06 Dec A Revocable Living Trust Vs. a Will: Which One is Right for You?
When it comes to estate planning, it’s important to make sure your documents are designed to fit your needs. Different legal documents have different purposes, as discussed in an earlier blog post. However, the purposes of some documents do overlap, such as a revocable living trust and a last will and testament. Both of these estate planning documents enable you to pass assets down to heirs. However, both accomplish this task in a different way. Read on to discover the benefits and drawbacks of using each document to pass along assets.
What is a revocable living trust?
A revocable living trust is a type of trust often used in estate planning. It’s made up of three components: a grantor, who creates and places assets into the trust; beneficiaries, who receive the assets; and a trustee, who manages the trust.
- Flexibility: One of the key benefits of using a revocable living trust to pass down assets to heirs is flexibility. A revocable living trust is flexible because the trust’s provisions can be changed at any time. This means that the grantor’s assets are not locked in and remain accessible.
- Durability: Another benefit to a revocable living trust is durability. A revocable living trust is durable because assets placed within this type of trust will continue to be managed even if the grantor becomes incapacitated or dies. This means that the assets placed within this type of trust are protected against unforeseeable circumstances.
- Privacy: Privacy is perhaps the most well-known benefit of a revocable living trust. A revocable living trust provides the grantor and their heirs with privacy by avoiding probate. Once documents are filed in probate, they become public record. Anyone can access public records, so by avoiding probate, the public is not privy to who gets what in the family.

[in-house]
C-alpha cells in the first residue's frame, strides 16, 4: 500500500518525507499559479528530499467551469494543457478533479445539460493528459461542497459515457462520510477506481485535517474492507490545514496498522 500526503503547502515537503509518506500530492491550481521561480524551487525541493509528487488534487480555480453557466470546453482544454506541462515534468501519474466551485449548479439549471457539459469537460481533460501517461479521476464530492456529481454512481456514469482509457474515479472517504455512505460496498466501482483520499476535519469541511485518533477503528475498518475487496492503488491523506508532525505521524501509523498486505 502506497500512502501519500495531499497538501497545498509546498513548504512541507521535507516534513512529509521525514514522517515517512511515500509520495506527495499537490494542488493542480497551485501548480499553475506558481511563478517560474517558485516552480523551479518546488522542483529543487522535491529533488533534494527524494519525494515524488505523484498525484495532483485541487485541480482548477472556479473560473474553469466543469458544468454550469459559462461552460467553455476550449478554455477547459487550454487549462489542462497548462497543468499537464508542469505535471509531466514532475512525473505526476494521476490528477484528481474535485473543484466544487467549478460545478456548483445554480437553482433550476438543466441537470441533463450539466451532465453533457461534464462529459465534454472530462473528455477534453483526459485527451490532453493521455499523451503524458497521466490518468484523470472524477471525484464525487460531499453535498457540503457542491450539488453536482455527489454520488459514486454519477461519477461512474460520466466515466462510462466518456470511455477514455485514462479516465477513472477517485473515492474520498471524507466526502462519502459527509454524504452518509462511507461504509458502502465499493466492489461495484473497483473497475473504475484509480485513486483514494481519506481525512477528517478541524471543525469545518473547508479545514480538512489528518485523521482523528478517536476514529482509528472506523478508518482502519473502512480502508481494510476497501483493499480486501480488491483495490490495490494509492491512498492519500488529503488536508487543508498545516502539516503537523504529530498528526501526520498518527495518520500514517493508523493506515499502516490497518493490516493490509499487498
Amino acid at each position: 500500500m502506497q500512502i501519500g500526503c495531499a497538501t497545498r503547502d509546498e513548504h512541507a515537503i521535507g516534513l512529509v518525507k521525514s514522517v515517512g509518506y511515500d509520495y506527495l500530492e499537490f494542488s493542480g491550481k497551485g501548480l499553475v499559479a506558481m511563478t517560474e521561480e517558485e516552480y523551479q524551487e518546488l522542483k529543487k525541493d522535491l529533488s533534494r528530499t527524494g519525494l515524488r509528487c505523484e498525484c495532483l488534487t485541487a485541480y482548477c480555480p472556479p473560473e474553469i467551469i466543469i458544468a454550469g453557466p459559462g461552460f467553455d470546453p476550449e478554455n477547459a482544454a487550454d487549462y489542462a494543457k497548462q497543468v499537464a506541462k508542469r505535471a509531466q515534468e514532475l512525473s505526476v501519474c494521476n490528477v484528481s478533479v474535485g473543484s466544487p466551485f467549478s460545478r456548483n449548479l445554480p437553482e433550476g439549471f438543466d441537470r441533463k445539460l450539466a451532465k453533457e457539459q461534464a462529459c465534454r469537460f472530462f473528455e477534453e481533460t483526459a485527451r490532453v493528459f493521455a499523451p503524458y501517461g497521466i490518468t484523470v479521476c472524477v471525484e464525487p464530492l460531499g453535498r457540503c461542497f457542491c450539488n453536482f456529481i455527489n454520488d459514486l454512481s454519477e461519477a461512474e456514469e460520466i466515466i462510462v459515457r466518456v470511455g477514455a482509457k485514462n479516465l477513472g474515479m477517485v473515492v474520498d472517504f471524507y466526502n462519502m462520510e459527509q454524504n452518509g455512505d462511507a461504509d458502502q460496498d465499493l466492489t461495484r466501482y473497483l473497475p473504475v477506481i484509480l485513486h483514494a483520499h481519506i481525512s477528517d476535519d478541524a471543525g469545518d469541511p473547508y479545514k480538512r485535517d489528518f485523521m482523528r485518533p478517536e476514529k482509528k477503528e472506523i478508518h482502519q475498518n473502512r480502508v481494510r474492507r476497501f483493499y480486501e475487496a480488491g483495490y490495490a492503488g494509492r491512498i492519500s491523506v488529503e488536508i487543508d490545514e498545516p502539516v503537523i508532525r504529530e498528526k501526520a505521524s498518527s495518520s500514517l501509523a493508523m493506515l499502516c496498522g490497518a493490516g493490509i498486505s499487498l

Limited Ability: The main drawback of a revocable living trust is its limited ability. A revocable living trust is limited in its abilities because its only use is for passing assets down to heirs.
What is a last will and testament?
A last will and testament is a customized document. It lists instructions for how you’d like your assets distributed among your heirs. You also appoint a personal representative, otherwise known as an executor, in this document. The executor is responsible for distributing your assets.
Multi-Functionality: The main benefit of a last will and testament solves the main drawback of a revocable living trust. This is because a last will and testament covers more ground when it comes to estate planning and is multi functional. A last will and testament is multi functional because besides including a place to list instructions for the distribution of your assets, it provides a space to appoint a legal guardian for minors. For this reason, families that include small children should create a last will and testament.
1. A lack of privacy: One of the main drawbacks to using a last will and testament to pass down assets to heirs is that a last will and testament must be filed in probate court. As previously discussed, once the document is filed in probate court, it becomes public record. This means the inheritance of your heirs is public information, so anyone can access the information in your document.
2. The Unknown: The unknown is a drawback of using a last will and testament to pass down assets to heirs because a last will and testament doesn’t take effect until death. This means that if you become incapacitated, the assets listed in your last will and testament cannot continue to be managed.
Solution? Create both.
The easiest way to get around the drawbacks of both documents is to create both. That way, you have a guardian appointed, but your assets can avoid probate and have an added layer of protection in the event you become incapacitated. To learn how Boyum Law can help you create your own revocable living trust and last will and testament, click here.